While that seems like a long list, the number of studies investigating each training variable is tiny in each case, and that means the risk of error is high. It also means we have no idea at all how proximity to muscular failure, training frequency, exercise selection, or rest periods affect regional hypertrophy.
What we do know, however, is that there do seem to be real differences in regional hypertrophy between large and small ranges of motion and between the different types of external resistance (isoinertial and isokinetic).

The role of exercise selection
You may have noticed that exercise selection wasn’t on that list. Although exercise selection has not yet been studied in this way, it may actually be the factor that makes the biggest difference to where muscles grow most. Multiple studies have found that electromyographic activity in different parts of a muscle varies markedly between exercises and even between variations of the same exercise. While this sounds purely speculative, as such studies don’t actually measure changes in muscular size, researchers have made an important connection.

The highest levels of electromyographic activity in a muscle during an exercise have been found to correspond with exactly where muscle growth occurs most extensively, in both single-joint[8] and multi-joint[9] exercises.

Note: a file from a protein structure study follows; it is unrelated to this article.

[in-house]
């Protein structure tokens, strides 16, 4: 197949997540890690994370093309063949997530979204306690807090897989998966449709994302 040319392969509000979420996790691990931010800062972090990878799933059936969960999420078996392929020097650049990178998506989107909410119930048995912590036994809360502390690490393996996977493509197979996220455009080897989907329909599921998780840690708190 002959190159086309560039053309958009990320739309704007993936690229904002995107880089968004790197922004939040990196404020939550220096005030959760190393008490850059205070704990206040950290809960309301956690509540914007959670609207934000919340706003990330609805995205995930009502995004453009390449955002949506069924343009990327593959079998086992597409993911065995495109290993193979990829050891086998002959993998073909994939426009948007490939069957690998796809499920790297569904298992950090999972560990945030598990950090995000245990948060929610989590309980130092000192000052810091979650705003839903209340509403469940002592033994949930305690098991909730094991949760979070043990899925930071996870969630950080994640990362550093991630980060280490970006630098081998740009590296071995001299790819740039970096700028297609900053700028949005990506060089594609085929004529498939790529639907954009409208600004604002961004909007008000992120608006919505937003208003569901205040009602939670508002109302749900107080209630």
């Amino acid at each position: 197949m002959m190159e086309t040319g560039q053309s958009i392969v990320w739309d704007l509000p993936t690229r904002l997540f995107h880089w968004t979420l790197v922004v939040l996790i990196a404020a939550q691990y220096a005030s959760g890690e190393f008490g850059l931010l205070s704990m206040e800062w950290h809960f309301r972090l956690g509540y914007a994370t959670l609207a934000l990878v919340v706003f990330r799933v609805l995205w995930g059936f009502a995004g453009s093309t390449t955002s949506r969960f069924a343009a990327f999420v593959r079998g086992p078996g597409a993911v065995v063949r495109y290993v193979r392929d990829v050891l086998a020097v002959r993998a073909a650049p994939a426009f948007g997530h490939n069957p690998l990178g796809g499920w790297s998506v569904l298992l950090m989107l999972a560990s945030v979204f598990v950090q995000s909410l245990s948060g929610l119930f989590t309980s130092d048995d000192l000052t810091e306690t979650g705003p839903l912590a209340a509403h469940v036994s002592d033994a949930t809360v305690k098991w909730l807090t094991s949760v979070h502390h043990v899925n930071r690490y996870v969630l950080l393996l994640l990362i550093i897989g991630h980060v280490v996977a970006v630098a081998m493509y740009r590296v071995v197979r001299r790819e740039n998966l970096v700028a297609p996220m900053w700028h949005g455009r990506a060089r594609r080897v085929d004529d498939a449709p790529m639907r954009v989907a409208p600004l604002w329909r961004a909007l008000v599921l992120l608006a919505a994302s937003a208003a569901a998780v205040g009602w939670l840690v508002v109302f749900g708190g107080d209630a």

That opens up a whole new world of knowledge for the scientifically-literate lifter, as studies exploring differences in electromyographic activity in different parts of a muscle during different exercises or exercise variations are far more easy to track down.

For example, take the case of whether we can make the upper chest grow to a different extent than the lower chest. A very recent study found that by performing the push-up with a 30-degree bend at the waist caused an increase in electromyographic activity in the clavicular head of the pectoralis major, but a reduction in the activity of the sternocostal head[10].

The clavicular head runs between the humerus and the clavicle, while the sternocostal head runs between the humerus and the sternum. Increasing the size of the clavicular head will likely increase the appearance of the upper chest, as it runs in an oblique line higher up the torso from the sternocostal head, which runs more horizontally across the body. So using a push-up with a bend at the waist would likely have been a good recommendation for any novice lifters with weak upper chests.